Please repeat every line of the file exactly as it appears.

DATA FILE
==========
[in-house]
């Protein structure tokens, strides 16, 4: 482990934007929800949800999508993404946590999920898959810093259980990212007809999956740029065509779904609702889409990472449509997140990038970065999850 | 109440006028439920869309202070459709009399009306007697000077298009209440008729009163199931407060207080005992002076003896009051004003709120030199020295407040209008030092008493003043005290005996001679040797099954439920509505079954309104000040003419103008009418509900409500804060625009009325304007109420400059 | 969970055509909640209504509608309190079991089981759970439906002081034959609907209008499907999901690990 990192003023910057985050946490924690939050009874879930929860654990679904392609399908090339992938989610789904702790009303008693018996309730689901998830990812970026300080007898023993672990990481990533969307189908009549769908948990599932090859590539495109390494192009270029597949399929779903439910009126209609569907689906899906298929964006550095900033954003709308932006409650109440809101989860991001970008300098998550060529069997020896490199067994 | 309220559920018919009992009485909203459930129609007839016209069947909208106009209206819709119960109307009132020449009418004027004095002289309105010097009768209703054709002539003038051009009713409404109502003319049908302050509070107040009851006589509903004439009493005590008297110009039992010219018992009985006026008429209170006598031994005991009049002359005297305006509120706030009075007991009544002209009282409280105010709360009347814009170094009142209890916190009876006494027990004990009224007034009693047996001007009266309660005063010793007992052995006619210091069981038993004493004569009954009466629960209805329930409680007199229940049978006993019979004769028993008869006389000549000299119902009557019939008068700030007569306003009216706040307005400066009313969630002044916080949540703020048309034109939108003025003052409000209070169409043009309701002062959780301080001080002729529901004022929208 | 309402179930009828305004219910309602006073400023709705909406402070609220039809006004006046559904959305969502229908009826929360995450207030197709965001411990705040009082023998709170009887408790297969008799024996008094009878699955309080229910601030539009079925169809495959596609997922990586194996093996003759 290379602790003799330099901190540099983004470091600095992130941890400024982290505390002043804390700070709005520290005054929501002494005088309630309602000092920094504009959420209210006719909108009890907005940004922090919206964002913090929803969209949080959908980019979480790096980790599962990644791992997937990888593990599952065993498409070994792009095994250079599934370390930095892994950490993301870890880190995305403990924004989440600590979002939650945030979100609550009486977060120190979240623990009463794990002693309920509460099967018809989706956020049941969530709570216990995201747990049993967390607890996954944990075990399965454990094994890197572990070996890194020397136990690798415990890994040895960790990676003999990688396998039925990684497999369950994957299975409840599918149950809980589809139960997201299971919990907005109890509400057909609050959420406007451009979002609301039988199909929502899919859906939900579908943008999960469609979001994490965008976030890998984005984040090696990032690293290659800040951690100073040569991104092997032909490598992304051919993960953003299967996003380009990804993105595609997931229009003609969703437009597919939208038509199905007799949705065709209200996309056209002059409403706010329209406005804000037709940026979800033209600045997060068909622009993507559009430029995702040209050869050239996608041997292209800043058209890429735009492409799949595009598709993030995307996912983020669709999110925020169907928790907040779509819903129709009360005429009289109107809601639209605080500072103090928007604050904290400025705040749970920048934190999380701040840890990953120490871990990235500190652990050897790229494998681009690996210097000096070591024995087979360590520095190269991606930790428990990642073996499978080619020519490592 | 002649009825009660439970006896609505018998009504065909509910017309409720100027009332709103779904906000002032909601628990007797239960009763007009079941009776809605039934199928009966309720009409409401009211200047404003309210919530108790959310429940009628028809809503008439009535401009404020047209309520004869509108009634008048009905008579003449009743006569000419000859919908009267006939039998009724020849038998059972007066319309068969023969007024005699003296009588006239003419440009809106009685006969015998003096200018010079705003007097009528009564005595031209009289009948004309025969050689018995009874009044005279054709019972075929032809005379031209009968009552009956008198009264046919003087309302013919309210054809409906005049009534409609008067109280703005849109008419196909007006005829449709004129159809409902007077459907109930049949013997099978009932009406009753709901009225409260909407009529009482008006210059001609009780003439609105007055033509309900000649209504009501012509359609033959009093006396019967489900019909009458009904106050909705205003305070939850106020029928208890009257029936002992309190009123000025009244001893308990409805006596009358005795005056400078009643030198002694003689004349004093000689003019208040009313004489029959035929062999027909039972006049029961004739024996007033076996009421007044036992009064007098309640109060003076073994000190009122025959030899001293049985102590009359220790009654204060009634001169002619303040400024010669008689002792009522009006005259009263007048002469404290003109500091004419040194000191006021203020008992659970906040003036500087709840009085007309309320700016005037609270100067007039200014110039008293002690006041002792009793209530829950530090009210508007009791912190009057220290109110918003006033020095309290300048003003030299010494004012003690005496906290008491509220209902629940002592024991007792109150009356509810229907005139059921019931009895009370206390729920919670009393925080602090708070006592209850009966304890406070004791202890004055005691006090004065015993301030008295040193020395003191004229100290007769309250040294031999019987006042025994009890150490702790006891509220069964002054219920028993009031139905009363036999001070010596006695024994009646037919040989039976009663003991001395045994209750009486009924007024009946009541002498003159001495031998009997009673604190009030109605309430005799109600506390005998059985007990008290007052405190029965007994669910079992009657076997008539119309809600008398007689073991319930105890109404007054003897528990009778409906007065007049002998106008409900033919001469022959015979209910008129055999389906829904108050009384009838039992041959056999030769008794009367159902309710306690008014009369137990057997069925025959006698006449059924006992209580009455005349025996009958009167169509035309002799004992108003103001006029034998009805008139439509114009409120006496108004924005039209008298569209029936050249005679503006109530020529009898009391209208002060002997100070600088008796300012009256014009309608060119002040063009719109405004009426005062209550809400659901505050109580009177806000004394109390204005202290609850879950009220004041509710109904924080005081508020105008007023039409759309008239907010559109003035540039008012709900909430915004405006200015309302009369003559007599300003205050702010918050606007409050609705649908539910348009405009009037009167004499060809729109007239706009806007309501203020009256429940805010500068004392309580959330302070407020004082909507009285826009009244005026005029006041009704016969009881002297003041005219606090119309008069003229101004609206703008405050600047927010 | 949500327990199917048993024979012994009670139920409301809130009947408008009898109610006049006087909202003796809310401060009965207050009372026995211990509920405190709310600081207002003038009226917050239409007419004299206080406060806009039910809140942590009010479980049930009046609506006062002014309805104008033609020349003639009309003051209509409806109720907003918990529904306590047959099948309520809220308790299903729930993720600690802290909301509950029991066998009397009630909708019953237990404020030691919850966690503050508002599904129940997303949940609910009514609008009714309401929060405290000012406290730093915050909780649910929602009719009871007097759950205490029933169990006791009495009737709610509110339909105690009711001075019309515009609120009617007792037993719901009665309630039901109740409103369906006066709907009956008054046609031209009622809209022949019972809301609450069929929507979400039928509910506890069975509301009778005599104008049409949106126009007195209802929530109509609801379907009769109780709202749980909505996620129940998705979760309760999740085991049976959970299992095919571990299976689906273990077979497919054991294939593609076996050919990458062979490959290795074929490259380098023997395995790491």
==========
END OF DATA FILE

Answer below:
[in-house]
């Protein structure tokens, strides 16, 4: 482990934007929800949800999508993404946590999920898959810093259980990212007809999956740029065509779904609702889409990472449509997140990038970065999850 | 109440006028439920869309202070459709009399009306007697000077298009209440008729009163199931407060207080005992002076003896009051004003709120030199020295407040209008030092008493003043005290005996001679040797099954439920509505079954309104000040003419103008009418509900409500804060625009009325304007109420400059 | 969970055509909640209504509608309190079991089981759970439906002081034959609907209008499907999901690990 990192003023910057985050946490924690939050009874879930929860654990679904392609399908090339992938989610789904702790009303008693018996309730689901998830990812970026300080007898023993672990990481990533969307189908009549769908948990599932090859590539495109390494192009270029597949399929779903439910009126209609569907689906899906298929964006550095900033954003709308932006409650109440809101989860991001970008300098998550060529069997020896490199067994 | 309220559920018919009992009485909203459930129609007839016209069947909208106009209206819709119960109307009132020449009418004027004095002289309105010097009768209703054709002539003038051009009713409404109502003319049908302050509070107040009851006589509903004439009493005590008297110009039992010219018992009985006026008429209170006598031994005991009049002359005297305006509120706030009075007991009544002209009282409280105010709360009347814009170094009142209890916190009876006494027990004990009224007034009693047996001007009266309660005063010793007992052995006619210091069981038993004493004569009954009466629960209805329930409680007199229940049978006993019979004769028993008869006389000549000299119902009557019939008068700030007569306003009216706040307005400066009313969630002044916080949540703020048309034109939108003025003052409000209070169409043009309701002062959780301080001080002729529901004022929208 | 309402179930009828305004219910309602006073400023709705909406402070609220039809006004006046559904959305969502229908009826929360995450207030197709965001411990705040009082023998709170009887408790297969008799024996008094009878699955309080229910601030539009079925169809495959596609997922990586194996093996003759 290379602790003799330099901190540099983004470091600095992130941890400024982290505390002043804390700070709005520290005054929501002494005088309630309602000092920094504009959420209210006719909108009890907005940004922090919206964002913090929803969209949080959908980019979480790096980790599962990644791992997937990888593990599952065993498409070994792009095994250079599934370390930095892994950490993301870890880190995305403990924004989440600590979002939650945030979100609550009486977060120190979240623990009463794990002693309920509460099967018809989706956020049941969530709570216990995201747990049993967390607890996954944990075990399965454990094994890197572990070996890194020397136990690798415990890994040895960790990676003999990688396998039925990684497999369950994957299975409840599918149950809980589809139960997201299971919990907005109890509400057909609050959420406007451009979002609301039988199909929502899919859906939900579908943008999960469609979001994490965008976030890998984005984040090696990032690293290659800040951690100073040569991104092997032909490598992304051919993960953003299967996003380009990804993105595609997931229009003609969703437009597919939208038509199905007799949705065709209200996309056209002059409403706010329209406005804000037709940026979800033209600045997060068909622009993507559009430029995702040209050869050239996608041997292209800043058209890429735009492409799949595009598709993030995307996912983020669709999110925020169907928790907040779509819903129709009360005429009289109107809601639209605080500072103090928007604050904290400025705040749970920048934190999380701040840890990953120490871990990235500190652990050897790229494998681009690996210097000096070591024995087979360590520095190269991606930790428990990642073996499978080619020519490592 | 002649009825009660439970006896609505018998009504065909509910017309409720100027009332709103779904906000002032909601628990007797239960009763007009079941009776809605039934199928009966309720009409409401009211200047404003309210919530108790959310429940009628028809809503008439009535401009404020047209309520004869509108009634008048009905008579003449009743006569000419000859919908009267006939039998009724020849038998059972007066319309068969023969007024005699003296009588006239003419440009809106009685006969015998003096200018010079705003007097009528009564005595031209009289009948004309025969050689018995009874009044005279054709019972075929032809005379031209009968009552009956008198009264046919003087309302013919309210054809409906005049009534409609008067109280703005849109008419196909007006005829449709004129159809409902007077459907109930049949013997099978009932009406009753709901009225409260909407009529009482008006210059001609009780003439609105007055033509309900000649209504009501012509359609033959009093006396019967489900019909009458009904106050909705205003305070939850106020029928208890009257029936002992309190009123000025009244001893308990409805006596009358005795005056400078009643030198002694003689004349004093000689003019208040009313004489029959035929062999027909039972006049029961004739024996007033076996009421007044036992009064007098309640109060003076073994000190009122025959030899001293049985102590009359220790009654204060009634001169002619303040400024010669008689002792009522009006005259009263007048002469404290003109500091004419040194000191006021203020008992659970906040003036500087709840009085007309309320700016005037609270100067007039200014110039008293002690006041002792009793209530829950530090009210508007009791912190009057220290109110918003006033020095309290300048003003030299010494004012003690005496906290008491509220209902629940002592024991007792109150009356509810229907005139059921019931009895009370206390729920919670009393925080602090708070006592209850009966304890406070004791202890004055005691006090004065015993301030008295040193020395003191004229100290007769309250040294031999019987006042025994009890150490702790006891509220069964002054219920028993009031139905009363036999001070010596006695024994009646037919040989039976009663003991001395045994209750009486009924007024009946009541002498003159001495031998009997009673604190009030109605309430005799109600506390005998059985007990008290007052405190029965007994669910079992009657076997008539119309809600008398007689073991319930105890109404007054003897528990009778409906007065007049002998106008409900033919001469022959015979209910008129055999389906829904108050009384009838039992041959056999030769008794009367159902309710306690008014009369137990057997069925025959006698006449059924006992209580009455005349025996009958009167169509035309002799004992108003103001006029034998009805008139439509114009409120006496108004924005039209008298569209029936050249005679503006109530020529009898009391209208002060002997100070600088008796300012009256014009309608060119002040063009719109405004009426005062209550809400659901505050109580009177806000004394109390204005202290609850879950009220004041509710109904924080005081508020105008007023039409759309008239907010559109003035540039008012709900909430915004405006200015309302009369003559007599300003205050702010918050606007409050609705649908539910348009405009009037009167004499060809729109007239706009806007309501203020009256429940805010500068004392309580959330302070407020004082909507009285826009009244005026005029006041009704016969009881002297003041005219606090119309008069003229101004609206703008405050600047927010 | 949500327990199917048993024979012994009670139920409301809130009947408008009898109610006049006087909202003796809310401060009965207050009372026995211990509920405190709310600081207002003038009226917050239409007419004299206080406060806009039910809140942590009010479980049930009046609506006062002014309805104008033609020349003639009309003051209509409806109720907003918990529904306590047959099948309520809220308790299903729930993720600690802290909301509950029991066998009397009630909708019953237990404020030691919850966690503050508002599904129940997303949940609910009514609008009714309401929060405290000012406290730093915050909780649910929602009719009871007097759950205490029933169990006791009495009737709610509110339909105690009711001075019309515009609120009617007792037993719901009665309630039901109740409103369906006066709907009956008054046609031209009622809209022949019972809301609450069929929507979400039928509910506890069975509301009778005599104008049409949106126009007195209802929530109509609801379907009769109780709202749980909505996620129940998705979760309760999740085991049976959970299992095919571990299976689906273990077979497919054991294939593609076996050919990458062979490959290795074929490259380098023997395995790491």